A new automatic spelling correction model to improve parsability of noisy content
To improve the parsing of noisy content (here: Tweets), a new automatic
spelling correction model is proposed that normalizes input before handing it
to the parser. Spelling correction is done in three steps: finding errors,
generating solutions and ranking the generated solutions.
Finding errors Normally, finding errors is done by comparing tokens against a
dictionary. A more elaborate approach uses n-grams to estimate word
probabilities. If the probabilities of n-grams around a certain word are very
low, this probably indicates an error.
Generating solutions Most spelling correctors use a modified version of the
edit distance to find the correct words/phrases. Aspell includes an efficient
and effective algorithm for this, which combines the normal edit distance with
the double metaphone algorithm (L. Philips, 2000). The generation process
should be adapted to the domain of application. Because our test data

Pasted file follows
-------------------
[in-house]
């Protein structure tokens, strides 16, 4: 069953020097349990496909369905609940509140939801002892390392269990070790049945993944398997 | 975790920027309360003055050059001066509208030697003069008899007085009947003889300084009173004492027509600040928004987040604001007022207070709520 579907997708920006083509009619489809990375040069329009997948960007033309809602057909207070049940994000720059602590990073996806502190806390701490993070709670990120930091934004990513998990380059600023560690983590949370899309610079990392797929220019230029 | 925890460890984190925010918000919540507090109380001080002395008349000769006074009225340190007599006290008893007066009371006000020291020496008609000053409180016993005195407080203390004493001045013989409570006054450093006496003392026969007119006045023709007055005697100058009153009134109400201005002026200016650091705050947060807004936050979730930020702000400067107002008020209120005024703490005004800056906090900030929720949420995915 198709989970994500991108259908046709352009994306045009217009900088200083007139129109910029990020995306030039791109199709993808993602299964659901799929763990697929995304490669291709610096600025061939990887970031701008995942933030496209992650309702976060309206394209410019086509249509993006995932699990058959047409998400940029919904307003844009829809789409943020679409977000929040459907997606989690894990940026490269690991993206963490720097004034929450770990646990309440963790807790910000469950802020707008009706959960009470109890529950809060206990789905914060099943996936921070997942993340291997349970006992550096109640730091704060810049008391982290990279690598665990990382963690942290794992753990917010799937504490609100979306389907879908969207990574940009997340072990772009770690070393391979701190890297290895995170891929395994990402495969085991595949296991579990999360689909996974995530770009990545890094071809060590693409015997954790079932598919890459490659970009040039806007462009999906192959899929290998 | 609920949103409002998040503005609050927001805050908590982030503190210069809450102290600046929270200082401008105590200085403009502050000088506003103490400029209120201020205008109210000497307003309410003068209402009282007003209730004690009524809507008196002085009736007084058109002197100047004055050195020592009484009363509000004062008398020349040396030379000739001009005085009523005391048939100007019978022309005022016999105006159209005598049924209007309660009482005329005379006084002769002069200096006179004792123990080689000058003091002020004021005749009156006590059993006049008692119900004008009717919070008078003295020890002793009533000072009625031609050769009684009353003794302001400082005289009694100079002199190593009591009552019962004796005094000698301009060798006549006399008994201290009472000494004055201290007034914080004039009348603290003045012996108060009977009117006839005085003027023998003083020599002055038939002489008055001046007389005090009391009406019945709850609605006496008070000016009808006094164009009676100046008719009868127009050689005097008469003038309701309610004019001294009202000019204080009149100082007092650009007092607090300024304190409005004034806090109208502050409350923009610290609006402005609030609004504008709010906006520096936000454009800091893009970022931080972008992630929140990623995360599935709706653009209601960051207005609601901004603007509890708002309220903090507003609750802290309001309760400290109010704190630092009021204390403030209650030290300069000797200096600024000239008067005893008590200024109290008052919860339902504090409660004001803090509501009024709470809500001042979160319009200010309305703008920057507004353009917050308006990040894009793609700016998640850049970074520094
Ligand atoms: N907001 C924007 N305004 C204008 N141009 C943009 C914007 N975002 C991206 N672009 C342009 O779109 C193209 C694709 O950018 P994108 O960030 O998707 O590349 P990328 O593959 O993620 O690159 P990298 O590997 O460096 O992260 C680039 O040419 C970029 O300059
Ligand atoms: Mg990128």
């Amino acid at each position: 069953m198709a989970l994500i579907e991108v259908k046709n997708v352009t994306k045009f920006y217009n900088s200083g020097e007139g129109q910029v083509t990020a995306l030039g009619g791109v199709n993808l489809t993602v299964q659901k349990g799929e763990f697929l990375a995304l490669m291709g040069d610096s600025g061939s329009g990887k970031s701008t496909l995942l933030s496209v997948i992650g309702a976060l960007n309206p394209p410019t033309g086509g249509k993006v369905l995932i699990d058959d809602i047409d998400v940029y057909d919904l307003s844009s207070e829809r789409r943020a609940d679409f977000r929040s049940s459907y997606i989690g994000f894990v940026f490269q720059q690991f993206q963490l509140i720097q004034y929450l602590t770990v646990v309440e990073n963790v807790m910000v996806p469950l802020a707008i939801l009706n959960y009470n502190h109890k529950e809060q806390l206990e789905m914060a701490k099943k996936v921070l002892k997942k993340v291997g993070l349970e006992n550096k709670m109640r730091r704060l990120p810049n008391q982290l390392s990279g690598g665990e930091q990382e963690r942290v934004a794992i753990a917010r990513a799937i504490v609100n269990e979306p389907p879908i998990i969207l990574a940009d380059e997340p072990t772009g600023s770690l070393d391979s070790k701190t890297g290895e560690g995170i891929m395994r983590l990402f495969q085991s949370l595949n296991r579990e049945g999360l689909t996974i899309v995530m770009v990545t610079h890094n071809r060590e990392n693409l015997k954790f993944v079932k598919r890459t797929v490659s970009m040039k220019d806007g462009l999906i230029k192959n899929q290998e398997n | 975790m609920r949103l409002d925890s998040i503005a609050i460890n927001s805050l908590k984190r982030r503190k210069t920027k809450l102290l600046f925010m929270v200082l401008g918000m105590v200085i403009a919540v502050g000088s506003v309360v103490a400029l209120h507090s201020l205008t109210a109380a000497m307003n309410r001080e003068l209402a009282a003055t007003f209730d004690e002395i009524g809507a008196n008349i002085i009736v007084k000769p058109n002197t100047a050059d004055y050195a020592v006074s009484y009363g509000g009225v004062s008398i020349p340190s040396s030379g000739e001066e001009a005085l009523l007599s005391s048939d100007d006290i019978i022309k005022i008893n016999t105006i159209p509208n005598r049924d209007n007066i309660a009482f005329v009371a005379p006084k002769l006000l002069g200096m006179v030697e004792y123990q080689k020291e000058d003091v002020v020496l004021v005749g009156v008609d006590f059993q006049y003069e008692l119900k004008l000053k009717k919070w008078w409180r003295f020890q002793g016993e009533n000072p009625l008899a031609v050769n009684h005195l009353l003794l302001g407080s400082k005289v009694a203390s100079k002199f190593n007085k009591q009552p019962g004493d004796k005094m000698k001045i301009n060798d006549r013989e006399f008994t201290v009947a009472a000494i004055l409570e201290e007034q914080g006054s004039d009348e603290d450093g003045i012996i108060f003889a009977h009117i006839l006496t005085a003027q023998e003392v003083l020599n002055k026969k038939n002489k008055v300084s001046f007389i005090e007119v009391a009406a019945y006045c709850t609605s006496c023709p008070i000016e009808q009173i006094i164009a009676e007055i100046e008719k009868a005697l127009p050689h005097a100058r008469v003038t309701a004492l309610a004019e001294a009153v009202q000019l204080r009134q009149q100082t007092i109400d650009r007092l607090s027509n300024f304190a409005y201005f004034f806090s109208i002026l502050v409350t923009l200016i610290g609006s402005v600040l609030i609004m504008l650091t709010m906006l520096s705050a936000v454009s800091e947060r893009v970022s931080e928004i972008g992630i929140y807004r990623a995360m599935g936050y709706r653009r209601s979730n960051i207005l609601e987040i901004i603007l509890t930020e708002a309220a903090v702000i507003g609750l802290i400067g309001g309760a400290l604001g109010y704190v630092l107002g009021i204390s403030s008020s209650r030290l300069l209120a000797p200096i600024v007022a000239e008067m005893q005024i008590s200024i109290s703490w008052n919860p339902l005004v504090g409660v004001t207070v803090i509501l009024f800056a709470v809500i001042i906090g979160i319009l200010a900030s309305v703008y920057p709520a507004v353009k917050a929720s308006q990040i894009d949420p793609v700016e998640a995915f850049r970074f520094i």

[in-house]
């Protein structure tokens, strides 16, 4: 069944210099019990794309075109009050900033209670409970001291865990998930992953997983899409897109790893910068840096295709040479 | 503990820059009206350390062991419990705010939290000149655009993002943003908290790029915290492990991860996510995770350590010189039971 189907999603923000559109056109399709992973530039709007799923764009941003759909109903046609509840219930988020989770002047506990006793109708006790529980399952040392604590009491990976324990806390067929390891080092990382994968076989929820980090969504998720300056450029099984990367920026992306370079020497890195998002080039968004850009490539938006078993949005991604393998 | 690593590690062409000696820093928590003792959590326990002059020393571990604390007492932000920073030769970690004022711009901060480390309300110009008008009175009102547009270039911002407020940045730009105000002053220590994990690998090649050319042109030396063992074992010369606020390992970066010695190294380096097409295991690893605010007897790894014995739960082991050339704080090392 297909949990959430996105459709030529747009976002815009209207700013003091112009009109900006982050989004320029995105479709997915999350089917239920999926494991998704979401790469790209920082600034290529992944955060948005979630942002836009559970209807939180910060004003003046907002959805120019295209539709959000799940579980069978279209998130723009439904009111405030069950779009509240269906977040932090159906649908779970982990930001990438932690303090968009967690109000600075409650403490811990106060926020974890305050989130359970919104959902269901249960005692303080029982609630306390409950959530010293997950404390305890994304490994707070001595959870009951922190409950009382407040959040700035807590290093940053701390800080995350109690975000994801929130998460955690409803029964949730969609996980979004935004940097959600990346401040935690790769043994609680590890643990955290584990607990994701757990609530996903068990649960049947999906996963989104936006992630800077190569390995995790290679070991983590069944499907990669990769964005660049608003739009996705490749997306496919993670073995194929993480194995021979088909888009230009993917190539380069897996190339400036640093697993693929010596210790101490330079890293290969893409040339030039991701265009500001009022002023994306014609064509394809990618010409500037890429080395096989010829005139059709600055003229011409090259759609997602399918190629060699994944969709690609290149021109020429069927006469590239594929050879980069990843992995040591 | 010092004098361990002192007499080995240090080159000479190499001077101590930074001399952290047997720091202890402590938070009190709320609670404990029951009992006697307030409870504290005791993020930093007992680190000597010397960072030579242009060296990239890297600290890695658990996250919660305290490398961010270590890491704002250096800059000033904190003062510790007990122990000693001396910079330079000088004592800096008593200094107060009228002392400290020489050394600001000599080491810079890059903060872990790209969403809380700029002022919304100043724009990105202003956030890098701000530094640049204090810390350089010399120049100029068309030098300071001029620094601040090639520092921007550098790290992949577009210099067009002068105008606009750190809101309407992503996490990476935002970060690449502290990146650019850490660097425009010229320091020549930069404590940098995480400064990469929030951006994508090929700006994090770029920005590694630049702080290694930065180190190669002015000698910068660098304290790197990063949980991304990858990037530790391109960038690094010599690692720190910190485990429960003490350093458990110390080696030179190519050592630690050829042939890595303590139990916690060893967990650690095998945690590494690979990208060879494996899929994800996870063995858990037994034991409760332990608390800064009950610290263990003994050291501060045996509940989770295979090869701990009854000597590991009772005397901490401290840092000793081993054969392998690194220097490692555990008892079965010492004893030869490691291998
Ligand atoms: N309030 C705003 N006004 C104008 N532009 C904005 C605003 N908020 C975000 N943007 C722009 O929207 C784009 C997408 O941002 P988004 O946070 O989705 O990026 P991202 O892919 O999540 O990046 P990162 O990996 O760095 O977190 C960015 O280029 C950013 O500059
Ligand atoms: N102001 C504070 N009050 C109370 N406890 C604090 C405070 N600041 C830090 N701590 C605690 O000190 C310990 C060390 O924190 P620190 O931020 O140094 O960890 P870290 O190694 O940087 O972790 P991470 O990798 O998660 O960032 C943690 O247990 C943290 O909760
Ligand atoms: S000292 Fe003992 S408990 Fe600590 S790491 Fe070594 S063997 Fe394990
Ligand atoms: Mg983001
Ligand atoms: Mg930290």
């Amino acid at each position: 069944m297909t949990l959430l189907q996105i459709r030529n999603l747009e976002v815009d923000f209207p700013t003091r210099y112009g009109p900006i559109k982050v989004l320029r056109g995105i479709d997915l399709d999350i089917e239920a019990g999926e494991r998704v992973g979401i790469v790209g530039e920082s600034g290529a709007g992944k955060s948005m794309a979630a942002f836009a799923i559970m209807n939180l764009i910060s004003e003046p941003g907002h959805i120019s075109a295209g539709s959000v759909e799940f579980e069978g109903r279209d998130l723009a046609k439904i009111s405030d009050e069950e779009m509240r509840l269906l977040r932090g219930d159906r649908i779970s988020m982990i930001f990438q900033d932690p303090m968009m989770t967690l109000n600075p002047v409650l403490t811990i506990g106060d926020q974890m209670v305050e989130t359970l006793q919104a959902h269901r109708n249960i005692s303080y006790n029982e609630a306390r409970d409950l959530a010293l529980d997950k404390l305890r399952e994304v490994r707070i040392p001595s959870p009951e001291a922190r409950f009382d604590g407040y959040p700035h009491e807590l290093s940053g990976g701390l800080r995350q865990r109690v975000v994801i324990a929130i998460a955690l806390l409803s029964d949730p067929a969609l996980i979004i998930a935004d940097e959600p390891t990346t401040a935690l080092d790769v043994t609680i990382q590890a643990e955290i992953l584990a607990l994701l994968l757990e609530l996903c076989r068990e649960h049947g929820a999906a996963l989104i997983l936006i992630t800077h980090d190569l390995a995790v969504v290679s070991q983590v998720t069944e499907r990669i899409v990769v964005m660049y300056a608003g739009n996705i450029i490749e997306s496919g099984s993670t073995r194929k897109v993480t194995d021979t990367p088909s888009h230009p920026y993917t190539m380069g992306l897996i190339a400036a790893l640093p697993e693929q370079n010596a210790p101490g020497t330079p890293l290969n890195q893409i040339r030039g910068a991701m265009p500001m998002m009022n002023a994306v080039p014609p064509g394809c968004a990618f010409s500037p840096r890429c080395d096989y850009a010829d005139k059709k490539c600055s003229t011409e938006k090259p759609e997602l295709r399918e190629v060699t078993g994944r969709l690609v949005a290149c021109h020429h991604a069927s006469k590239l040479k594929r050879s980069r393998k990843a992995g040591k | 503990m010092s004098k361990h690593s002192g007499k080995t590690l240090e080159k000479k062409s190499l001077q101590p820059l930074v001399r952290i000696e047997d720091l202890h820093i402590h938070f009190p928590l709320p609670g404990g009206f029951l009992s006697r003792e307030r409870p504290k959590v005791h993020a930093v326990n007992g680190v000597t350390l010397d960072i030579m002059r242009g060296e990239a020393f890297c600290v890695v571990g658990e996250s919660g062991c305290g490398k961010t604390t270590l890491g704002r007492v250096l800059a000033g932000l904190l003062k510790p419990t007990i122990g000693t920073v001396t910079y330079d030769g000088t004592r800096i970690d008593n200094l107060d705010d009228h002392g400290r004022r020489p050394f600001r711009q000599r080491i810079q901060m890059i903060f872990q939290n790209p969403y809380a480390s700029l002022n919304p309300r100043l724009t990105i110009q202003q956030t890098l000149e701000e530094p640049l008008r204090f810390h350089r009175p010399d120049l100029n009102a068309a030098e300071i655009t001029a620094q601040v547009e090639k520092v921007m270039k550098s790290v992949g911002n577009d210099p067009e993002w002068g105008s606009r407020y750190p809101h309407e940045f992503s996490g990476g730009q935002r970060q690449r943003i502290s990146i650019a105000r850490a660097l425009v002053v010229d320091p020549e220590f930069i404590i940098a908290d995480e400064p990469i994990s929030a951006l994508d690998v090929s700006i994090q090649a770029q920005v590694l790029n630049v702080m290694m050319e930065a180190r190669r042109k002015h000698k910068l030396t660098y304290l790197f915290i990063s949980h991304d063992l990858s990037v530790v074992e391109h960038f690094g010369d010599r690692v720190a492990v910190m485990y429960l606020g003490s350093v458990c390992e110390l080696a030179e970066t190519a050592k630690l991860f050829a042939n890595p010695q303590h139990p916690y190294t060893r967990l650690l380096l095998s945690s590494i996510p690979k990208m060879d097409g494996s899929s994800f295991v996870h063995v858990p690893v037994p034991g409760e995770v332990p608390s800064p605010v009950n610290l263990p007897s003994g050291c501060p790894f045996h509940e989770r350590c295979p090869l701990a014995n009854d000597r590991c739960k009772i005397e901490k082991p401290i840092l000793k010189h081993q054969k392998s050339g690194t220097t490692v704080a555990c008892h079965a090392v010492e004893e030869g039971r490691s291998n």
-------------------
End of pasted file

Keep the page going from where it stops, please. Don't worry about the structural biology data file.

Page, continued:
originates from Twitter, we assume that people tend to use shorter variants of
words. This justifies a modification of the costs of insertion and deletion in
the Aspell code.
Ranking solutions In previous work ranking is based on edit distance and
context probability(ie. M Schierle, 2008). To utilize more estimators for the
ranking, a logistic regression model is trained. The features used are:
- Edit distance: as calculated by Aspell, using the modified costs.
- Different n-gram probabilities: uni- bi- and tri-gram probabilities are
included.
- Parse probability: The parse probability of the best parse of the Stanford
parser.
In the presentation, we will present the model, as well as experimental
results.